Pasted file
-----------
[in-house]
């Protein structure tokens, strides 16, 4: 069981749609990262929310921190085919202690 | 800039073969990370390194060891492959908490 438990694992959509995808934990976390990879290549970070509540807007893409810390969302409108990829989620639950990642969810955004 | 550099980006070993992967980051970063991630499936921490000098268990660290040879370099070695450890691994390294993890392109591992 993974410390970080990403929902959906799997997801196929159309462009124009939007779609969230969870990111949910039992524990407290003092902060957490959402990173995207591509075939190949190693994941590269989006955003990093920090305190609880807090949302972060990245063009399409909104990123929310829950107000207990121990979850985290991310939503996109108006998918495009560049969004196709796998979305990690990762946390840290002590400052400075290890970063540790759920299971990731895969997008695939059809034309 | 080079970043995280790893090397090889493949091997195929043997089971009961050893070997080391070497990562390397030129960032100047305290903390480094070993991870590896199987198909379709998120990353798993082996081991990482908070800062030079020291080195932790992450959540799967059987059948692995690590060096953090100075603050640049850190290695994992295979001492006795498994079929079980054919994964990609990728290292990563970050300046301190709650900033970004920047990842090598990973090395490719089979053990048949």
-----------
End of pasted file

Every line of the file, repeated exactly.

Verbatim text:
[in-house]
């Protein structure tokens, strides 16, 4: 069981749609990262929310921190085919202690 | 800039073969990370390194060891492959908490 438990694992959509995808934990976390990879290549970070509540807007893409810390969302409108990829989620639950990642969810955004 | 550099980006070993992967980051970063991630499936921490000098268990660290040879370099070695450890691994390294993890392109591992 993974410390970080990403929902959906799997997801196929159309462009124009939007779609969230969870990111949910039992524990407290003092902060957490959402990173995207591509075939190949190693994941590269989006955003990093920090305190609880807090949302972060990245063009399409909104990123929310829950107000207990121990979850985290991310939503996109108006998918495009560049969004196709796998979305990690990762946390840290002590400052400075290890970063540790759920299971990731895969997008695939059809034309 | 080079970043995280790893090397090889493949091997195929043997089971009961050893070997080391070497990562390397030129960032100047305290903390480094070993991870590896199987198909379709998120990353798993082996081991990482908070800062030079020291080195932790992450959540799967059987059948692995690590060096953090100075603050640049850190290695994992295979001492006795498994079929079980054919994964990609990728290292990563970050300046301190709650900033970004920047990842090598990973090395490719089979053990048949």